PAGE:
Standing on a mountain top, or holding a newborn can be special moments that are memorable and full of meaning.  But mountain top moments come as gifts, unbidden.  A spiritual practice is an activity that a person engages in regularly, down in the valley.

Again, its purpose may vary, depending on the person and his or her tradition and beliefs.  The Buddha taught spiritual practice as a path towards becoming awake.

We may bring a hope of centering, of achieving greater awareness and greater inner peace.  We may hope to know and feel, wordlessly, our place in the interdependent web of existence of which we are a part.

We may hope to connect more deeply to whatever it may be that is our Ground of Being, what some call God.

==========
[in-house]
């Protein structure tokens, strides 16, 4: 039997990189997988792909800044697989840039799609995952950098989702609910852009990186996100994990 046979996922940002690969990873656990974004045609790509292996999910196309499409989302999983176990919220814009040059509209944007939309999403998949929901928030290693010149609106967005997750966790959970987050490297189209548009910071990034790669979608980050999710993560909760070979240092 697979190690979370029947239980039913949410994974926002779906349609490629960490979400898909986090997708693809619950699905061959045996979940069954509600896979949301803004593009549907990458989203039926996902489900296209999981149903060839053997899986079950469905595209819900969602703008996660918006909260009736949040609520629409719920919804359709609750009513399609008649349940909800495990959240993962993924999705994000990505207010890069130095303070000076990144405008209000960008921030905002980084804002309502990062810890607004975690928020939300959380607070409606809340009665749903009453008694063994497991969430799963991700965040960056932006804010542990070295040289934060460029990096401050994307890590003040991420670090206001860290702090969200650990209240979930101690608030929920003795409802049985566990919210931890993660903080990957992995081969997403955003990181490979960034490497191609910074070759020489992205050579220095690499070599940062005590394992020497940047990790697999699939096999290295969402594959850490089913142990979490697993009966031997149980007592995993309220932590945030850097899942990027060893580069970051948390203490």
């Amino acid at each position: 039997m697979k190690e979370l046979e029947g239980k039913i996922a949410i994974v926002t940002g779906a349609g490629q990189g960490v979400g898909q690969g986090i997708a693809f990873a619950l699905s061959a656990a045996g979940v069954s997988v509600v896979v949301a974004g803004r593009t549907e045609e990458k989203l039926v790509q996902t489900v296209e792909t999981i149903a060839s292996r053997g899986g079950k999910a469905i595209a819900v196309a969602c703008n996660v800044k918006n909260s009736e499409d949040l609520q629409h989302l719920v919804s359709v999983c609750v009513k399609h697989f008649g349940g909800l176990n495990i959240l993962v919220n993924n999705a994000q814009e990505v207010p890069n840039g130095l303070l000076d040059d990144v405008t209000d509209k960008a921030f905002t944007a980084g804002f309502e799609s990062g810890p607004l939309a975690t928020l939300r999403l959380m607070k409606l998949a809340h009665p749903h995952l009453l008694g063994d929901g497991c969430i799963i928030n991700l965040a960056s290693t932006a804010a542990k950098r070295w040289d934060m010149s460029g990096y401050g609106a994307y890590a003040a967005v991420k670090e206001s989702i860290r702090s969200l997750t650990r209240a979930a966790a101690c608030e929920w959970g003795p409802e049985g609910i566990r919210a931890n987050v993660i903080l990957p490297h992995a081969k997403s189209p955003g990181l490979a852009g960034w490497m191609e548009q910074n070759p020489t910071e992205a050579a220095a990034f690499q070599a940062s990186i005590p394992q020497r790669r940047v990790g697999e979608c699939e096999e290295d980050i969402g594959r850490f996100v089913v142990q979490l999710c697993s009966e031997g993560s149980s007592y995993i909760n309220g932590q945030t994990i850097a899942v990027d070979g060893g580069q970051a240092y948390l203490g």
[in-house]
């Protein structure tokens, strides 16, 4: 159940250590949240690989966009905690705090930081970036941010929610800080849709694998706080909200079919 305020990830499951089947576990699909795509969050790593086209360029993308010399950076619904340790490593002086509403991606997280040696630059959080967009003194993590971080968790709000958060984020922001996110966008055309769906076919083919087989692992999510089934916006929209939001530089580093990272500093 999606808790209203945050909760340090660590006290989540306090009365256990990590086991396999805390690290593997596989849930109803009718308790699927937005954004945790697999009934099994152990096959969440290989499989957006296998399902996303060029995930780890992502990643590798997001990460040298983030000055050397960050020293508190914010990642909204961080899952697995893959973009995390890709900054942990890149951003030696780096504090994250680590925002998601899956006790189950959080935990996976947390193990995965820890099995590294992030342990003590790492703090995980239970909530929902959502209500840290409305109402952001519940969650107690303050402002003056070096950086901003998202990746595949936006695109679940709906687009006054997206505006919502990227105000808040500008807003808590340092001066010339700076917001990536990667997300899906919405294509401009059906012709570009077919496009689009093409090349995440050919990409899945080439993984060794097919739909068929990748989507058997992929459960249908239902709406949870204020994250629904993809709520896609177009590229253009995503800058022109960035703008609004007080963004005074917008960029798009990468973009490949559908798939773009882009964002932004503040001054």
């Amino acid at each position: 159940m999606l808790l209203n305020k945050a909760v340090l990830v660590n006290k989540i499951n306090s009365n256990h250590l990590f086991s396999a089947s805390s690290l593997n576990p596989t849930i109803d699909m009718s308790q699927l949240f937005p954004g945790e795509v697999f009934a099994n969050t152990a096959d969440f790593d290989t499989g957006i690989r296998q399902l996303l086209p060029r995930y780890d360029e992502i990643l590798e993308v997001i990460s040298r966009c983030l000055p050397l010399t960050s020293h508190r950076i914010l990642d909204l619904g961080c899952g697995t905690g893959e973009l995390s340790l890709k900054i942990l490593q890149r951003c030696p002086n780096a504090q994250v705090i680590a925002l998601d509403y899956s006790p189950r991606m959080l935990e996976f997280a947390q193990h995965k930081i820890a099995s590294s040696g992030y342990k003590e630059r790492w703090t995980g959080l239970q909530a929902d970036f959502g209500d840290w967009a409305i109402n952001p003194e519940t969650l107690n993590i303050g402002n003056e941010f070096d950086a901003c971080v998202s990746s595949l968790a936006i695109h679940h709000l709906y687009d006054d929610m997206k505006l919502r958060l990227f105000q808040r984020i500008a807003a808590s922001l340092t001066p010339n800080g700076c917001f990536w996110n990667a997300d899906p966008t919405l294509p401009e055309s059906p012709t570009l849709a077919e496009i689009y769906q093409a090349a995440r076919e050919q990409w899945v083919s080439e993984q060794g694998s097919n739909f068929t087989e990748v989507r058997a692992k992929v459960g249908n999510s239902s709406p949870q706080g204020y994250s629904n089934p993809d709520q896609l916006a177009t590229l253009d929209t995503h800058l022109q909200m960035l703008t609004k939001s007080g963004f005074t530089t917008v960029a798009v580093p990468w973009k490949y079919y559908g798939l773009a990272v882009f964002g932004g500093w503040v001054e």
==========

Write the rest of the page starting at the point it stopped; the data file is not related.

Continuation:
So what is a spiritual practice?  I’m defining a spiritual practice as an activity that a person engages in regularly, with the intention of centering, of achieving greater awareness, perhaps to know and feel, wordlessly, his or her place in the interdependent web of existence of which we are a part.

A spiritual practice is something you do, and a spiritual practice is regular.

My favorite critic asked me if going for a walk in the woods could be a spiritual practice.  A walk in the woods is a good thing.  It can a heighten awareness and sense of connection.  It can help a person center.  But in order to be what I’m calling spiritual practice, it needs to happen on a regular basis.

Here’s a partial list of things people do as spiritual practices, or activities that could be part of a spiritual practice.  You can begin to find out about most of these through tapes and books, through lectures and seminars and classes and Facebook and u-tube.  Spiritual practices include:

Affirmations, Alms-giving, Altars, Body Prayer, Centering Prayer, Chakra Work, Chanting, Conscientious Examen, Dance, Fasting, Feasting, Forgiveness, Icons, Playing Instrumental Music.